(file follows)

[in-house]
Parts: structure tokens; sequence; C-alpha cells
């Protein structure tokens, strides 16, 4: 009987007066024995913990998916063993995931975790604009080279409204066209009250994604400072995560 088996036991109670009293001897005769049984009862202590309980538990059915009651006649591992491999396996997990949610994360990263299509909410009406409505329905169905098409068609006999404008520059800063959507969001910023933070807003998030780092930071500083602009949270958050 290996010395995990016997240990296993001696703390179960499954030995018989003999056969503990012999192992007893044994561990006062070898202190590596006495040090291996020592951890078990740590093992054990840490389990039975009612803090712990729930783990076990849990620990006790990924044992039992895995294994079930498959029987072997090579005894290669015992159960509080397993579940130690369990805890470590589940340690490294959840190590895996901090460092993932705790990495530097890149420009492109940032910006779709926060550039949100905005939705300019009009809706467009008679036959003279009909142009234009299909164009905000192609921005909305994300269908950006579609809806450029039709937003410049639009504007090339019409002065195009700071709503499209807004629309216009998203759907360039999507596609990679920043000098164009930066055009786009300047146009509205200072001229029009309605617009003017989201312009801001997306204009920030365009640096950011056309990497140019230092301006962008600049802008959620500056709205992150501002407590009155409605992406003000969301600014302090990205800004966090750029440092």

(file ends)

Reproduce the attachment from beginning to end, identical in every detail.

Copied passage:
[in-house]
Parts: structure tokens; sequence; C-alpha cells
């Protein structure tokens, strides 16, 4: 009987007066024995913990998916063993995931975790604009080279409204066209009250994604400072995560 088996036991109670009293001897005769049984009862202590309980538990059915009651006649591992491999396996997990949610994360990263299509909410009406409505329905169905098409068609006999404008520059800063959507969001910023933070807003998030780092930071500083602009949270958050 290996010395995990016997240990296993001696703390179960499954030995018989003999056969503990012999192992007893044994561990006062070898202190590596006495040090291996020592951890078990740590093992054990840490389990039975009612803090712990729930783990076990849990620990006790990924044992039992895995294994079930498959029987072997090579005894290669015992159960509080397993579940130690369990805890470590589940340690490294959840190590895996901090460092993932705790990495530097890149420009492109940032910006779709926060550039949100905005939705300019009009809706467009008679036959003279009909142009234009299909164009905000192609921005909305994300269908950006579609809806450029039709937003410049639009504007090339019409002065195009700071709503499209807004629309216009998203759907360039999507596609990679920043000098164009930066055009786009300047146009509205200072001229029009309605617009003017989201312009801001997306204009920030365009640096950011056309990497140019230092301006962008600049802008959620500056709205992150501002407590009155409605992406003000969301600014302090990205800004966090750029440092």